Atlantic City, N.J. — The 2023 summer season looks bright for the Jersey Shore, despite some continuing challenges presented by inflation, gas prices and ongoing labor shortages

That’s according to a panel of local experts who spoke at the 15th annual Jersey Shorecast on May 10, sponsored by the Lloyd D. Levenson Institute of Gaming, Hospitality and Tourism (LIGHT) at the Stockton University School of Business.

The discussionwas held at the Stockton University Atlantic City John F. Scarpa Academic Center and streamed online.

LIGHT Faculty Director Jane Bokunewicz moderated the discussion that included:

  • Michael Brennan, chef at Cardinal, a contemporary American restaurant that opened recently in Atlantic City’s Orange Loop District.
  • Oliver Cooke, associate professor of Economics at Stockton and editor of the South Jersey Economic Review.
  • Ben P. Rose, director of marketing and public relations for the Greater Wildwoods Tourism Improvement District and the Wildwood Convention Center.
  • James Marota, director of sales – Atlantic City region, Caesars Entertainment and a 1993 graduate of Stockton.

“I think that last year was a banner year overall,” Cooke said. “I think this was, in part, a continuation of some kind of COVID rebound effect. There’s been a lot of fiscal stimulus provided over the last couple of years. I think last summer was very, very robust for everyone.”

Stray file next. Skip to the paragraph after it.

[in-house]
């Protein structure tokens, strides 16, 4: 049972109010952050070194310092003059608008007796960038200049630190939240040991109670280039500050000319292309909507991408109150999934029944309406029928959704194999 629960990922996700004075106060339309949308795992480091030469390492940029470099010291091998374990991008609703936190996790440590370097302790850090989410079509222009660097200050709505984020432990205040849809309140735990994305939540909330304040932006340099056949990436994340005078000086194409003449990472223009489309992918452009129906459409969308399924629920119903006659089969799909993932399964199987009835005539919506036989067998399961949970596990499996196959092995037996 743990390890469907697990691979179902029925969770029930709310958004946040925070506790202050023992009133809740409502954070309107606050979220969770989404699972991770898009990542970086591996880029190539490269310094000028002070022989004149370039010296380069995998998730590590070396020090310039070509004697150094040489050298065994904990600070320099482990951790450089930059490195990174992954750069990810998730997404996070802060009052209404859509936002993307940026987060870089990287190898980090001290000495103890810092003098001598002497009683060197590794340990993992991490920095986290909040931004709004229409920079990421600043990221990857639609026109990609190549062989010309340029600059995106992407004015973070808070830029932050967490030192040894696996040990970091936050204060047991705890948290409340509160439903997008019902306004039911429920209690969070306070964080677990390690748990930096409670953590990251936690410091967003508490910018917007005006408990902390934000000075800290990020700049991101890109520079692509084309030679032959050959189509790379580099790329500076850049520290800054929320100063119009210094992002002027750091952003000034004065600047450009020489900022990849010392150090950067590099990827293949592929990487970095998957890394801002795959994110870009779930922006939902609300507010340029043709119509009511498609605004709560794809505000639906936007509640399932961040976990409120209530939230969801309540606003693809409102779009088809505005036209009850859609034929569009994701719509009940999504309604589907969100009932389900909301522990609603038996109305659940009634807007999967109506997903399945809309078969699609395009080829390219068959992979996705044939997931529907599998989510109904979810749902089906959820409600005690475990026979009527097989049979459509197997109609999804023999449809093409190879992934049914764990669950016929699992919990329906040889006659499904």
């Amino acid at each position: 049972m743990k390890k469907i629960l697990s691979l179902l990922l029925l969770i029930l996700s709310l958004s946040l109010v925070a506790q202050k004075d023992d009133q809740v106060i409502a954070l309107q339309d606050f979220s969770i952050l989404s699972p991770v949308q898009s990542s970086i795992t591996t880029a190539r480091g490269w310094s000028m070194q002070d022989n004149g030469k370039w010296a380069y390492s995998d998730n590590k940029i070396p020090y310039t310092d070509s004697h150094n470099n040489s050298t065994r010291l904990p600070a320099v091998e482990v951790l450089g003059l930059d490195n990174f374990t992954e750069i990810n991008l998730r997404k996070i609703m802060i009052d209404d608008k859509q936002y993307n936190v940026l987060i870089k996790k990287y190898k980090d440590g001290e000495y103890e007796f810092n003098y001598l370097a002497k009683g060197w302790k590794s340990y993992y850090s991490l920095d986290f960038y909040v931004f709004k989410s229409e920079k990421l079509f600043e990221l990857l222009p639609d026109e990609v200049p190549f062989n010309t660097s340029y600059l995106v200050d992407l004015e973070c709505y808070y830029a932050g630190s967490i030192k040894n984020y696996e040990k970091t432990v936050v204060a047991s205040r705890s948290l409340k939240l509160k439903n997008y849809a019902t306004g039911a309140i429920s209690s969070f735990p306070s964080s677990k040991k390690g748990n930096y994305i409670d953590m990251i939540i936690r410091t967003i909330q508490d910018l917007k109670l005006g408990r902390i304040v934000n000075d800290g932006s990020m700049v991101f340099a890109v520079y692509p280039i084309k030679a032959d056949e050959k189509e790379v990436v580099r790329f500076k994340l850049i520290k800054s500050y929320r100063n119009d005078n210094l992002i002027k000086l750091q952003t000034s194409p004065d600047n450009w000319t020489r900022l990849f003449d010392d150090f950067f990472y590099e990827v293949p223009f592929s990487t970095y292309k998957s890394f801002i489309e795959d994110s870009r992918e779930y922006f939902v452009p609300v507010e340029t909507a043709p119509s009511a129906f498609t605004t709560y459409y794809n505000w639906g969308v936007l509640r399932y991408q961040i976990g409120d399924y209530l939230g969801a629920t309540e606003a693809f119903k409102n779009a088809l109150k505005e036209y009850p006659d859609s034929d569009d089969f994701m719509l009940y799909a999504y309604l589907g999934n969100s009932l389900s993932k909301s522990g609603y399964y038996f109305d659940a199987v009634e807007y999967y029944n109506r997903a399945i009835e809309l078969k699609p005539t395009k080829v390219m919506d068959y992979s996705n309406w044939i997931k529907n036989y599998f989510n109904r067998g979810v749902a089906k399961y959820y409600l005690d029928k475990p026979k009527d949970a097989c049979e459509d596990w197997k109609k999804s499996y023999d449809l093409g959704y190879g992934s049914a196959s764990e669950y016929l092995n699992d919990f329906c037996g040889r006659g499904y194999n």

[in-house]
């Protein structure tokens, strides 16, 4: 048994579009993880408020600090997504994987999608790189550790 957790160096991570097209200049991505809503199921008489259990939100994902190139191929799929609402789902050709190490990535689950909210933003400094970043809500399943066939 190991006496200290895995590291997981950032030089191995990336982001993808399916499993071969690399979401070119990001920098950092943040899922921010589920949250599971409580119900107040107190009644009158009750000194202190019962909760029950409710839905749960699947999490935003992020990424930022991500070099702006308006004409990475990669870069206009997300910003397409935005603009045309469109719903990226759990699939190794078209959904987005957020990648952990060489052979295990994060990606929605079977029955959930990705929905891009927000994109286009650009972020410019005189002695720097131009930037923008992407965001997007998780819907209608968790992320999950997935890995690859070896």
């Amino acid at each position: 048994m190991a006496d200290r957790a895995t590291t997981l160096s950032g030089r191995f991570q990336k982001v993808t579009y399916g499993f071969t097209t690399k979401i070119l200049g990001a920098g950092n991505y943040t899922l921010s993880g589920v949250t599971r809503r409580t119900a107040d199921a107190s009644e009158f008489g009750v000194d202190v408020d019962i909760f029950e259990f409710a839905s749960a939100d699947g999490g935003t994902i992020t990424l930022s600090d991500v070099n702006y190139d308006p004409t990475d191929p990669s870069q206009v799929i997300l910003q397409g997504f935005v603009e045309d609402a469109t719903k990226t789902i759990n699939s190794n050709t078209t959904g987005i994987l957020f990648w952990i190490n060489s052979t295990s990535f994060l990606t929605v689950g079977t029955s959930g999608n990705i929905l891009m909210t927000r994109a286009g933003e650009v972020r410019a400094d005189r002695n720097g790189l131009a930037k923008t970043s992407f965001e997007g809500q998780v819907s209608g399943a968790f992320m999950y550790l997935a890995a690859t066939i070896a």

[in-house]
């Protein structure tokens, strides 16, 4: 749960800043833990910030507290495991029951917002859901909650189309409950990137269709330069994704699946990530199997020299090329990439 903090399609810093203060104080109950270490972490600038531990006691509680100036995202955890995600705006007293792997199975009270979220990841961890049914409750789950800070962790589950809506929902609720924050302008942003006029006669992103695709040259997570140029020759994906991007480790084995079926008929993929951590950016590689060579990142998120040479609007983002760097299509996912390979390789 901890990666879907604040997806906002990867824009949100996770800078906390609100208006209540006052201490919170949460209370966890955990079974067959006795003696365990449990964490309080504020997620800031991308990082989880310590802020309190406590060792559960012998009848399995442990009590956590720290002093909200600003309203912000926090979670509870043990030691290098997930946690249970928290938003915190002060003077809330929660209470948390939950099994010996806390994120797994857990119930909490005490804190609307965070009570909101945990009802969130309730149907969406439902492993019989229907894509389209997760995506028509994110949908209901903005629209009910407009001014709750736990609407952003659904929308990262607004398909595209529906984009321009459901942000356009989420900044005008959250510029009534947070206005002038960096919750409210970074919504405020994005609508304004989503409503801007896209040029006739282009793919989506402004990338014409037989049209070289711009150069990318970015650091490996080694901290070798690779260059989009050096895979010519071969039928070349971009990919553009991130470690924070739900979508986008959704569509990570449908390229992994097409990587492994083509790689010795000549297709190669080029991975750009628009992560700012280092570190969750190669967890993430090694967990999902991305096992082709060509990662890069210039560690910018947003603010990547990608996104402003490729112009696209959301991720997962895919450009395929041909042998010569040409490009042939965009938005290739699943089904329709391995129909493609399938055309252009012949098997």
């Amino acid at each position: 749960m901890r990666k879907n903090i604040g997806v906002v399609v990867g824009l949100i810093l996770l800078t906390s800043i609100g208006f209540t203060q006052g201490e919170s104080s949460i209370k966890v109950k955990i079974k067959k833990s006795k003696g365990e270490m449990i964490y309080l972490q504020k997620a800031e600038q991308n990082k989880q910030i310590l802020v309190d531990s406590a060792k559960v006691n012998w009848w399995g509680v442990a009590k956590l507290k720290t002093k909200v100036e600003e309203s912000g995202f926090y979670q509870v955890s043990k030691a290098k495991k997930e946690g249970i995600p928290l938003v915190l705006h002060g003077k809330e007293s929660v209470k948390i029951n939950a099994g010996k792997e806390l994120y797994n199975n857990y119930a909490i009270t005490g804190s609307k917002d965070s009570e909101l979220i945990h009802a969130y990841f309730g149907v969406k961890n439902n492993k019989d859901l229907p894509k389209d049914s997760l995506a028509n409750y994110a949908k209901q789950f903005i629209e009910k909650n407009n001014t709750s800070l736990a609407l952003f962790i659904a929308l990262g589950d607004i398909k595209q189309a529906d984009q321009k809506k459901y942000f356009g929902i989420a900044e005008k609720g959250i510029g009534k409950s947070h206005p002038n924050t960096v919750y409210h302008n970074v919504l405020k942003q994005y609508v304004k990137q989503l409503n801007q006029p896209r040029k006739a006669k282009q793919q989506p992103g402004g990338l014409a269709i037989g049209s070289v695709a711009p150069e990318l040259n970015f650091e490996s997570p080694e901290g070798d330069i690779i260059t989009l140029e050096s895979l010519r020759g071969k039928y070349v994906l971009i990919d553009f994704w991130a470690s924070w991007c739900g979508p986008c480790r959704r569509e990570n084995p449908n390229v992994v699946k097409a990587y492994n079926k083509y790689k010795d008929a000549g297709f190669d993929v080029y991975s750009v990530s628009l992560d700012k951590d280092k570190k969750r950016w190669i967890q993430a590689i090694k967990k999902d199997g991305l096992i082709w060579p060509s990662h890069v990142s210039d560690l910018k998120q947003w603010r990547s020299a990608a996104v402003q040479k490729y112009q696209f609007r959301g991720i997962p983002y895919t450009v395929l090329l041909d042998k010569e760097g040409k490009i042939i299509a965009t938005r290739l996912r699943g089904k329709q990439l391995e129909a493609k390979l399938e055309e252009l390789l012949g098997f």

At the beginning of the discussion, Bokunewicz presented some numbers to support that statement — including a dramatic increase in total convention delegate spending and the full-year luxury tax in Atlantic City when comparing 2021 to 2022.

In 2021, total delegate spending for June, July and August totaled just short of $35 million, while in 2022 that number was just short of $50 million. Revenue from the luxury tax in Atlantic City went from $35.4 million in 2021 to $42.7 million in 2022. That also exceeded the $40.9 million in pre-COVID 2019.

But Bokunewicz said not all the numbers are positive. The number of summer passengers through the Atlantic City Expressway Pleasantville toll from 2021 to 2022 dropped slightly (5,625,893 in 2021 to 5,315,419 in 2022).

“That was a sign that perhaps gas prices had some impact on summer visitations,” she said.

And while casino employment for July in 2022 (23,750) was up over 2021 (22,672), the total lagged behind the pre-COVID number of 29,141 — reflecting that the industry is still experiencing some labor shortages.

“Hotel operators reported that the housekeeping shortage was so severe that sometimes they couldn’t even fill the hotel because they couldn’t clean the rooms,” she said.

Following is a recap of the questions and some of the answers from the panel:

How did the local tourism industry perform in 2022?

Michael Brennan: I look at this from more of a hyper local perspective viewing Atlantic City, and specifically my little slice of the world in the Orange Loop. There I saw this great growth and a boom of people wanting to check out this little segment of Atlantic City. People are coming out after being kind of caged up for so long and wanting to explore different things.

James Marota: The consumer numbers were really good last summer from a convention sales perspective. We had some huge citywide conventions like the NAACP and the Pakistani Physicians Association over at Harrah’s. The city brought in two huge concerts — Phish and the Tidal Wave concert, which is coming back. So, all those things put together led to a really, really good summer last year.